Morality in Accounting

By Ahmed Riahi-Belkaoui | Go to book overview

Secrecy

Truth in accounting implies the need to avoid secrecy. Secrecy is the act of concealing a fact or blocking information about it or evidence of it from reaching interested publics that can benefit from knowing it. Moral considerations argue against secrecy. As stated by Sissela Bok,

given both the legitimacy of some control over secrecy and openness, and the damages this control carries for all involved, there can be no presumption either for or against secrecy in general. Secrecy differs in this respect from lying, promise-breaking, violence and other practices for which the burden of proof rests on those who would depend on them. Conversely, secrecy differs from truthfulness, friendship, and other practices carrying a favorable presumption. 97

Because accountants are not at liberty to disclose secrets that may benefit users, it raises questions about the limitations of narrative truth in accounting as compared to historical truth.


CONCLUSIONS

This chapter has clearly posited that truth in accounting is an elusive goal; it is not attainable. It is best stated by William Vatter as follows:

It is perhaps inevitable that the human mind should tend to view truth as an absolute or an ideal; such a view has merit in the attempt to make really precise explanations of scientific phenomena. But there are places where this ideal cannot be applied. The real world of business is nearly always too complicated for simple answers to questions, and accounting is no exception. Yet the search for single-valued truth persists in the notion that there should be some "right" or "best" way to present facts. This appears to some extent to underlie the general-purpose report, but it may be seen elsewhere. The search for "uniformity" or comparability in the presentation of financial data (even the idea that like things ought to be reported by the same methods, while unlike ones should not), the emphasis upon consistency, the pressure for conforming to specified forms of analysis and presentation, are all expressions of the single-valued truth idea. This conception affects the specification of accounting principles, supporting the view that there must be some basic formula or set of rules which, if established, could be depended upon to produce correct or proper results, that some set of principles can be established as "the" basic way to report financial "facts." The trouble is that truth is not simple and unitary; facts arise only in context, and they must be abstracted and interpreted for communication. 98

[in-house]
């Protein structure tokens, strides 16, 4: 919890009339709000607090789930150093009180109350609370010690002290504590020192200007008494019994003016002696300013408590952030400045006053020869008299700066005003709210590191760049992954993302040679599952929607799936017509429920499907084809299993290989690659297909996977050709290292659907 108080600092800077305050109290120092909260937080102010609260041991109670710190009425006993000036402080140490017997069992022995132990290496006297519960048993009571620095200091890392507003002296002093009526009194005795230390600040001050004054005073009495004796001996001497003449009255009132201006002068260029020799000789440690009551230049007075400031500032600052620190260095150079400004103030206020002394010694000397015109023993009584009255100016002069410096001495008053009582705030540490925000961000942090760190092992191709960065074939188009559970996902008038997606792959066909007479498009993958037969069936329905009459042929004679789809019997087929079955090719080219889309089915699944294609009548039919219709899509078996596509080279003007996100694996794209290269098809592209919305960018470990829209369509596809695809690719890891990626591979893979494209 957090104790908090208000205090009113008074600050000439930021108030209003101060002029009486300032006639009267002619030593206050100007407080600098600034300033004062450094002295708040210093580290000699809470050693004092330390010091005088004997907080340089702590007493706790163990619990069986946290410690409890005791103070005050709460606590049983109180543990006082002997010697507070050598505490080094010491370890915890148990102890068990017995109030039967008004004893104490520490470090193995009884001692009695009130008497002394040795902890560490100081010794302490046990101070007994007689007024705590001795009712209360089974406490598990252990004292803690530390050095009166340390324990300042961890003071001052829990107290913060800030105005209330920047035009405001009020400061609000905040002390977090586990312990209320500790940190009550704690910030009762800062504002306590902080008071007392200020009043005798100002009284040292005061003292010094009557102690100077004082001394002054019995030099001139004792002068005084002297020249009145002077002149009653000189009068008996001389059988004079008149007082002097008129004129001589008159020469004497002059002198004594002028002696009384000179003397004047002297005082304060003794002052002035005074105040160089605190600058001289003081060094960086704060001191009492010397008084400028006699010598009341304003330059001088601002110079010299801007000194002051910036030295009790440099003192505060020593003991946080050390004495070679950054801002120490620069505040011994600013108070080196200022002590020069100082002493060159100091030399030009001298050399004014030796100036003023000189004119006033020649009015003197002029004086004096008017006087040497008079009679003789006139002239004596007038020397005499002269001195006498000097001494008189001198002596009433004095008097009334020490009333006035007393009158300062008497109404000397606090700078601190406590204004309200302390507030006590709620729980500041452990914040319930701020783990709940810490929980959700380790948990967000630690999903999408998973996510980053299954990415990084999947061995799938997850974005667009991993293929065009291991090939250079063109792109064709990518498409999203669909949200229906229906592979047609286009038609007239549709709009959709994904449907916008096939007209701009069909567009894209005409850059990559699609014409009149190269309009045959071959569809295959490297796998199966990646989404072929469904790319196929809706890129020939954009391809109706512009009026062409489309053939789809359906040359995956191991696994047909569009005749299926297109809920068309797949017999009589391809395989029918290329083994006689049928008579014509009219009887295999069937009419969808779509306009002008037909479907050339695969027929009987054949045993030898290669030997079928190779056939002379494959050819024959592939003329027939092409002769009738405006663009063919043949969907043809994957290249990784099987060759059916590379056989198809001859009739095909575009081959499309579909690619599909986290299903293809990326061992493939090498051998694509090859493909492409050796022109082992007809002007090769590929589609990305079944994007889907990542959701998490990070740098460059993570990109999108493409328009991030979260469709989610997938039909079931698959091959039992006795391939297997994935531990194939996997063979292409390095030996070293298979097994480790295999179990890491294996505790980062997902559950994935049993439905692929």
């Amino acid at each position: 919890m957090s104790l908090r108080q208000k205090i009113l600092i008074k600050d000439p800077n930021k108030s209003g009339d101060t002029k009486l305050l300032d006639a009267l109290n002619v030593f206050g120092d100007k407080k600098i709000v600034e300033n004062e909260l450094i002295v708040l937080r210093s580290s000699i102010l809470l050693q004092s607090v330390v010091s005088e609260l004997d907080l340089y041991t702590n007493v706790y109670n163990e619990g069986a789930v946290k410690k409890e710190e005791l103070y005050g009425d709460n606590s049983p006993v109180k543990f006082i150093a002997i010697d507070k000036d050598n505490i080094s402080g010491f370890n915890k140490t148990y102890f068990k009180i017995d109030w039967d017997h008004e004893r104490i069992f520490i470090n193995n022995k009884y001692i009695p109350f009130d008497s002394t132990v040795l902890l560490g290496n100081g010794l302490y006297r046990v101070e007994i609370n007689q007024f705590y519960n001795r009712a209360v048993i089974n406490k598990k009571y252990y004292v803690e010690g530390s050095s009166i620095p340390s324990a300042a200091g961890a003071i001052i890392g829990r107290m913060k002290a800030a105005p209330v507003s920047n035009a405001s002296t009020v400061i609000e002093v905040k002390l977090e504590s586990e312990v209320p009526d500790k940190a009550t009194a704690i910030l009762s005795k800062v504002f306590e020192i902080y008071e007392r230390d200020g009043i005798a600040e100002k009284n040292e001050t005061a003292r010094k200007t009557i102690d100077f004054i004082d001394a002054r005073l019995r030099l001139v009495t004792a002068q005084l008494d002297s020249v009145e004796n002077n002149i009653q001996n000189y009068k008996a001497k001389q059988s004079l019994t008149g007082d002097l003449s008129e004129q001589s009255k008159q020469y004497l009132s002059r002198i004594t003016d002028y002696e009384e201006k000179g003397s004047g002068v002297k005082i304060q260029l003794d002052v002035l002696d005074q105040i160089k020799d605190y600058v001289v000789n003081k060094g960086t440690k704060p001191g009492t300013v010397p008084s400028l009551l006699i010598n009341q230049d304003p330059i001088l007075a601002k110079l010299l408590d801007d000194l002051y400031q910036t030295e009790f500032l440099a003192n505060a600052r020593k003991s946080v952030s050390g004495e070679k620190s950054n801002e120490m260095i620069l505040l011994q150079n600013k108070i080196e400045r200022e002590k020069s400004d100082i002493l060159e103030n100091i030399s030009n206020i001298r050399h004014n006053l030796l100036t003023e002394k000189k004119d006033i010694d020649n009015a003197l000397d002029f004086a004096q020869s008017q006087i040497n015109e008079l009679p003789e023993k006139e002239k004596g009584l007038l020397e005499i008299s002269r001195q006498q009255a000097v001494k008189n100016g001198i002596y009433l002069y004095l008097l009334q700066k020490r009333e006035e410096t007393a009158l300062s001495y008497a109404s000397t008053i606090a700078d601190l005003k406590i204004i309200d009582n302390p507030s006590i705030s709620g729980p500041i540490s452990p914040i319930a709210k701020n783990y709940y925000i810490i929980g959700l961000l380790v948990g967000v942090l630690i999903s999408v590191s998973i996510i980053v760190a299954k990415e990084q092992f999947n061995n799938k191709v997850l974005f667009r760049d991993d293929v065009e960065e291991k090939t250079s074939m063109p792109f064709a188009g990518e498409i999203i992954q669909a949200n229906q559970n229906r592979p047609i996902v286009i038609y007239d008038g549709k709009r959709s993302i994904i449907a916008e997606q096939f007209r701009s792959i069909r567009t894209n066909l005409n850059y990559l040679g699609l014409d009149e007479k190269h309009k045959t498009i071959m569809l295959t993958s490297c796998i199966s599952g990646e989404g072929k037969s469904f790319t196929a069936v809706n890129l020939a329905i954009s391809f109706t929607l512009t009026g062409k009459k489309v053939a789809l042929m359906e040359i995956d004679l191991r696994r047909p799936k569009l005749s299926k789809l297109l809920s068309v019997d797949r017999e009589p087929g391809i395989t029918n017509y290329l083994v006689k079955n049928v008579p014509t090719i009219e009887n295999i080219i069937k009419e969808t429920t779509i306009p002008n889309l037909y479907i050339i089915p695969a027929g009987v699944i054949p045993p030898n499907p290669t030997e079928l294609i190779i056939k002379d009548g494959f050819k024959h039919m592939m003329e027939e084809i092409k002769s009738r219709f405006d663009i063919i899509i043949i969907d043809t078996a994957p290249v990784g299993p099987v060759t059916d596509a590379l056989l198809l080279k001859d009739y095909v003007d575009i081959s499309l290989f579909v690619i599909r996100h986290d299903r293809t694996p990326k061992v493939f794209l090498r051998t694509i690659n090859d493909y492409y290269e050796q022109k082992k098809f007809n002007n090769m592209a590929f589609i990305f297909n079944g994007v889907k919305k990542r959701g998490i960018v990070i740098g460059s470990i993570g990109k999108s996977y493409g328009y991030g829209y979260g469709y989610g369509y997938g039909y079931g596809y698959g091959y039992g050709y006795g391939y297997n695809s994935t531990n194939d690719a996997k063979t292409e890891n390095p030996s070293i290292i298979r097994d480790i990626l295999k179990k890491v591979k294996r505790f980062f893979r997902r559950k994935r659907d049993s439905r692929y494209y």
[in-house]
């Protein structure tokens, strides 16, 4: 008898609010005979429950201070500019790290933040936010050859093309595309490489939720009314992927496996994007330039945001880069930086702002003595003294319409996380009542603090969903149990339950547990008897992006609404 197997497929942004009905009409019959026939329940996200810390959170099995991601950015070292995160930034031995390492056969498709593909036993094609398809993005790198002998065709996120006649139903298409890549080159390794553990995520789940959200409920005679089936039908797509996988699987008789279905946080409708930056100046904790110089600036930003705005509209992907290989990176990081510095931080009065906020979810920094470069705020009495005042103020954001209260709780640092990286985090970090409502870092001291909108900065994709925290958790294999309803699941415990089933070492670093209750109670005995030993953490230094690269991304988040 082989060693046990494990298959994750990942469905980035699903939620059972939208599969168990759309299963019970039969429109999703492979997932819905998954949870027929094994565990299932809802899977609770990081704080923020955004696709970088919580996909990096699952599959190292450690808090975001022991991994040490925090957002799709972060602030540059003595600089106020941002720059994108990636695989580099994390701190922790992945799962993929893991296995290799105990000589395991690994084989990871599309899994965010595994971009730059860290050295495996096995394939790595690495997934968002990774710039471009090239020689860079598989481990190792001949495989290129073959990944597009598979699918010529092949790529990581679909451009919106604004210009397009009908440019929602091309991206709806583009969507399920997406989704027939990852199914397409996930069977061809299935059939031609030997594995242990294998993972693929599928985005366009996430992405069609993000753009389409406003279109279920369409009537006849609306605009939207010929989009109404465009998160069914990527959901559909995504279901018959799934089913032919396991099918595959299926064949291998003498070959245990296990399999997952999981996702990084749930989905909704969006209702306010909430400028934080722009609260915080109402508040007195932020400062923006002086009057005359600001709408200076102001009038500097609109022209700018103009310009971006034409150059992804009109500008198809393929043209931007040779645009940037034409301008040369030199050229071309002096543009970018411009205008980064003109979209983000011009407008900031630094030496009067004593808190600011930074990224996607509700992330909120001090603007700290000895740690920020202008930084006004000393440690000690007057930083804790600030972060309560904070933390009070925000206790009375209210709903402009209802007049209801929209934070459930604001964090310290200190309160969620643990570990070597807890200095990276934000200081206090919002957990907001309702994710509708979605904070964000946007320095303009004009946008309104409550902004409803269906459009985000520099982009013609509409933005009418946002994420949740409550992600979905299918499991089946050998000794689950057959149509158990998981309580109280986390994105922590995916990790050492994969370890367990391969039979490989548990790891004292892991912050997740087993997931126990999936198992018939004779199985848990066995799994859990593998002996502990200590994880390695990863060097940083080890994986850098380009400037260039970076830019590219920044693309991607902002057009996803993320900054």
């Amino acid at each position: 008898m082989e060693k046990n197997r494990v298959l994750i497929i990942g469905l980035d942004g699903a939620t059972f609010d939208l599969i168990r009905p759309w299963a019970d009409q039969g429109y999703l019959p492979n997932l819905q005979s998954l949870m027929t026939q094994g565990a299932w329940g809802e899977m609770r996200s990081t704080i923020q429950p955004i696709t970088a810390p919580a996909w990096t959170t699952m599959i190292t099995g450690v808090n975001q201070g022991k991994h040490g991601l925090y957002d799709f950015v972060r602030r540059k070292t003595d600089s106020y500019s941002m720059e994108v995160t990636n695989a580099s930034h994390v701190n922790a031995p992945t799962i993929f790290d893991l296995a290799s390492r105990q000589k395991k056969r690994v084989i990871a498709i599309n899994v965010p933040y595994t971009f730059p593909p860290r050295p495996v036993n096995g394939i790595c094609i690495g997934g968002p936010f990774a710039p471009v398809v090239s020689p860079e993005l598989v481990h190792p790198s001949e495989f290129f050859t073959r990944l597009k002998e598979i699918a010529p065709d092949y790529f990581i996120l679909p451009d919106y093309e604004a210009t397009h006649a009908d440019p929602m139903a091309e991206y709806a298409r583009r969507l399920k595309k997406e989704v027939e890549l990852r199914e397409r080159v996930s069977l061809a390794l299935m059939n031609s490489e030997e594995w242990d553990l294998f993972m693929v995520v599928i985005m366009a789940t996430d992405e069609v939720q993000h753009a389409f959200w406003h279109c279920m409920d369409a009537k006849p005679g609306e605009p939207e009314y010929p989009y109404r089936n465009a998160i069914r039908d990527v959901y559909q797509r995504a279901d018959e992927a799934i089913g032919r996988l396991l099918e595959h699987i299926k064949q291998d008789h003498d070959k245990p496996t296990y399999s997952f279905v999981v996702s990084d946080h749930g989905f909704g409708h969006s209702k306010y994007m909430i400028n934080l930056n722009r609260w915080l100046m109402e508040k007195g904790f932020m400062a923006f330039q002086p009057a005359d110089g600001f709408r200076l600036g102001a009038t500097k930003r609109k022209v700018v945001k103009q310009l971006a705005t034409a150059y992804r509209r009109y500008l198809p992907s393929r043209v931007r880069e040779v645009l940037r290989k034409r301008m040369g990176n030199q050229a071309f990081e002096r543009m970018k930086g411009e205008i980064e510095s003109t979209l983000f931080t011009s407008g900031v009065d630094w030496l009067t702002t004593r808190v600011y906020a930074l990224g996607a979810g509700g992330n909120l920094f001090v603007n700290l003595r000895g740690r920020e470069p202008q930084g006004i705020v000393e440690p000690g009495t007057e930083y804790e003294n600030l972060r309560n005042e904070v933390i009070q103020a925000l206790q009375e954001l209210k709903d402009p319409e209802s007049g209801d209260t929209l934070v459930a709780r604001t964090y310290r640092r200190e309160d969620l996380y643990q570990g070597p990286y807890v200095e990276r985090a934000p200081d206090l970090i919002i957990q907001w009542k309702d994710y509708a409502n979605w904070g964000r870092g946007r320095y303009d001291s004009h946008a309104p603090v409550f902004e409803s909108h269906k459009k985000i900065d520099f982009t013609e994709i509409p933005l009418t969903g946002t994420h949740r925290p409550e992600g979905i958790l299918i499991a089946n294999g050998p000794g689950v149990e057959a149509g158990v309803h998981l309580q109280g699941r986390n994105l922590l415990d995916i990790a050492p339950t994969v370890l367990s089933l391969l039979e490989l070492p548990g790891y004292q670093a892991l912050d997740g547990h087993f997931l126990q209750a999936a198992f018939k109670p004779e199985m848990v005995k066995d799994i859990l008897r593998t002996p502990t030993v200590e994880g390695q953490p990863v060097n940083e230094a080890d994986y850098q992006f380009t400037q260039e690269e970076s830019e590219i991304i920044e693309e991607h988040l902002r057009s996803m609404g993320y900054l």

Accounting is reduced to scenarios where possibilities of truths are present if approximated by such criteria as neutrality, objectivity, reliability, and/or hardness and adapted to different roles of accounting and scenarios where impossibilities of truth are prevalent in cases involving measurement, income smoothing, choice of accounting techniques, asset valuation, cost allocation, relying on a standard of evidence, and using narrative truth.

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Morality in Accounting
Table of contents

Table of contents

  • Title Page iii
  • Contents vii
  • Preface ix
  • 1 - Fairness as a Concept of Justice in Accounting 1
  • 2 - Ethics in Accounting 25
  • 3 - Examples of Ethical Issues and Cases 75
  • 4 - Honesty in the Accounting Environment 119
  • 5 - Accounting and Social Responsibility 149
  • 6 - Truth in Accounting 177
  • Conclusions 201
  • Notes 202
  • Bibliography 206
  • Index 209
  • About the Author 213
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